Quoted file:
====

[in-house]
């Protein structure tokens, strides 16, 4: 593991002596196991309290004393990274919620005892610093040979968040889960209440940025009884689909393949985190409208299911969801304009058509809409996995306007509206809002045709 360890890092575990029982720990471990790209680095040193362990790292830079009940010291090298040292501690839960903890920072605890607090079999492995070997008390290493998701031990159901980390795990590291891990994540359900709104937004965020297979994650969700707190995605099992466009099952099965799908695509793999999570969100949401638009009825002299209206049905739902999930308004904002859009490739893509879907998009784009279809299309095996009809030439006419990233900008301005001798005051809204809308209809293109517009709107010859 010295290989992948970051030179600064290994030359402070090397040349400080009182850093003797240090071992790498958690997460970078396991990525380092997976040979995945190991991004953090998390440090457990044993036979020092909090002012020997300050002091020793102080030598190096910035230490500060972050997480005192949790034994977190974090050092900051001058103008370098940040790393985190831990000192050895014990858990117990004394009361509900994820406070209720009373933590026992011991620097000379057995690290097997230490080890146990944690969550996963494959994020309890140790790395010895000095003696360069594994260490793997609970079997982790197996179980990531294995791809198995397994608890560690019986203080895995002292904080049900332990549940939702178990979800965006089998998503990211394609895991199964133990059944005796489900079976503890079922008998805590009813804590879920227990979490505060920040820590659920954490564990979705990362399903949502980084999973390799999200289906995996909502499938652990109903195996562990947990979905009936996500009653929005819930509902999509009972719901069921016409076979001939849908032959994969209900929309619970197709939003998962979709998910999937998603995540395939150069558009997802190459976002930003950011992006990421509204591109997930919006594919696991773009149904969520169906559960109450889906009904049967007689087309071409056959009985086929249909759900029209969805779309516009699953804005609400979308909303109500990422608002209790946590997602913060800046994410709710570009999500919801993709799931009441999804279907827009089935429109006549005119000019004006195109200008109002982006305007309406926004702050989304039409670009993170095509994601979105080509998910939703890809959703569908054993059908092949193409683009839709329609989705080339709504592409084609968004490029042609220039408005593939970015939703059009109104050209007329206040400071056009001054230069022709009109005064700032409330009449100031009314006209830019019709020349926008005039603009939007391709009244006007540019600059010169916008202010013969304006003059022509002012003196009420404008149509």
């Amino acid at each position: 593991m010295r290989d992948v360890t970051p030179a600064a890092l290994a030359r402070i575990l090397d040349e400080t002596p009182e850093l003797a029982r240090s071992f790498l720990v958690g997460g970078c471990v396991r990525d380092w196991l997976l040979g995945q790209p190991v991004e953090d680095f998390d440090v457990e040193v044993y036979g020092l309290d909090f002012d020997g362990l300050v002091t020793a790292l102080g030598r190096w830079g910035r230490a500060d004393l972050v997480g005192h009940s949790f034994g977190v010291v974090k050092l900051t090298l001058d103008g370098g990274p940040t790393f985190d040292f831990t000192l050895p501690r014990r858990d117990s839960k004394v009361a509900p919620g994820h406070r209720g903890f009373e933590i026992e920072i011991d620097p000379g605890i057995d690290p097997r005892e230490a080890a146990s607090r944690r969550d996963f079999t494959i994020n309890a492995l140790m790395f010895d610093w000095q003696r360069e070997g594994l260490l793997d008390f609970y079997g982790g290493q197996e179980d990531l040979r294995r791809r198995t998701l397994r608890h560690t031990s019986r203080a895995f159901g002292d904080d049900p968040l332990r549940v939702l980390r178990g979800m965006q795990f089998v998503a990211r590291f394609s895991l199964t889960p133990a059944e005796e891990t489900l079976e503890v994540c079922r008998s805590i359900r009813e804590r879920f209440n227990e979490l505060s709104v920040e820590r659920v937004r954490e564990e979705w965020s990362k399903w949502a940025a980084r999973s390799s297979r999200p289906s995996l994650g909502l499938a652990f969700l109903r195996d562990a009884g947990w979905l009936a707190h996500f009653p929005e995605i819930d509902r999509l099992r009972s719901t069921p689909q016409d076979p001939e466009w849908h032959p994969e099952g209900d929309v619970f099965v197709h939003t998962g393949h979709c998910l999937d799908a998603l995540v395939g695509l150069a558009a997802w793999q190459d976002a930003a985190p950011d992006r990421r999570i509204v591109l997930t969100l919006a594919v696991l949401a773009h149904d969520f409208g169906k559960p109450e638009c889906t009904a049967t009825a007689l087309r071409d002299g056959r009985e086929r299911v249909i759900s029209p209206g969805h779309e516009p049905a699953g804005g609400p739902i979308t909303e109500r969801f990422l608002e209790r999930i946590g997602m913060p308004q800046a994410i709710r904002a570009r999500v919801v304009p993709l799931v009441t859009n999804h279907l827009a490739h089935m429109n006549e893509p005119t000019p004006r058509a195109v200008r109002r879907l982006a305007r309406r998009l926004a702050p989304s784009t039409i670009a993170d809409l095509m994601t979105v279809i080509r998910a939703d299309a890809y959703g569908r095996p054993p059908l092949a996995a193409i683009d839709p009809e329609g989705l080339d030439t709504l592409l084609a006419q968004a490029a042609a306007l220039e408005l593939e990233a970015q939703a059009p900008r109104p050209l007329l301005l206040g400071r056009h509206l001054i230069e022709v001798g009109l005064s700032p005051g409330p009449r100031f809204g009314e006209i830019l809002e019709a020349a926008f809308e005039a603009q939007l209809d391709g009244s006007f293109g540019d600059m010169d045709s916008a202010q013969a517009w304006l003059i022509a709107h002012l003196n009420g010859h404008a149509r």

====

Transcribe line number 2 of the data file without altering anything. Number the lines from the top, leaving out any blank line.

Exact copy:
């Protein structure tokens, strides 16, 4: 593991002596196991309290004393990274919620005892610093040979968040889960209440940025009884689909393949985190409208299911969801304009058509809409996995306007509206809002045709 360890890092575990029982720990471990790209680095040193362990790292830079009940010291090298040292501690839960903890920072605890607090079999492995070997008390290493998701031990159901980390795990590291891990994540359900709104937004965020297979994650969700707190995605099992466009099952099965799908695509793999999570969100949401638009009825002299209206049905739902999930308004904002859009490739893509879907998009784009279809299309095996009809030439006419990233900008301005001798005051809204809308209809293109517009709107010859 010295290989992948970051030179600064290994030359402070090397040349400080009182850093003797240090071992790498958690997460970078396991990525380092997976040979995945190991991004953090998390440090457990044993036979020092909090002012020997300050002091020793102080030598190096910035230490500060972050997480005192949790034994977190974090050092900051001058103008370098940040790393985190831990000192050895014990858990117990004394009361509900994820406070209720009373933590026992011991620097000379057995690290097997230490080890146990944690969550996963494959994020309890140790790395010895000095003696360069594994260490793997609970079997982790197996179980990531294995791809198995397994608890560690019986203080895995002292904080049900332990549940939702178990979800965006089998998503990211394609895991199964133990059944005796489900079976503890079922008998805590009813804590879920227990979490505060920040820590659920954490564990979705990362399903949502980084999973390799999200289906995996909502499938652990109903195996562990947990979905009936996500009653929005819930509902999509009972719901069921016409076979001939849908032959994969209900929309619970197709939003998962979709998910999937998603995540395939150069558009997802190459976002930003950011992006990421509204591109997930919006594919696991773009149904969520169906559960109450889906009904049967007689087309071409056959009985086929249909759900029209969805779309516009699953804005609400979308909303109500990422608002209790946590997602913060800046994410709710570009999500919801993709799931009441999804279907827009089935429109006549005119000019004006195109200008109002982006305007309406926004702050989304039409670009993170095509994601979105080509998910939703890809959703569908054993059908092949193409683009839709329609989705080339709504592409084609968004490029042609220039408005593939970015939703059009109104050209007329206040400071056009001054230069022709009109005064700032409330009449100031009314006209830019019709020349926008005039603009939007391709009244006007540019600059010169916008202010013969304006003059022509002012003196009420404008149509």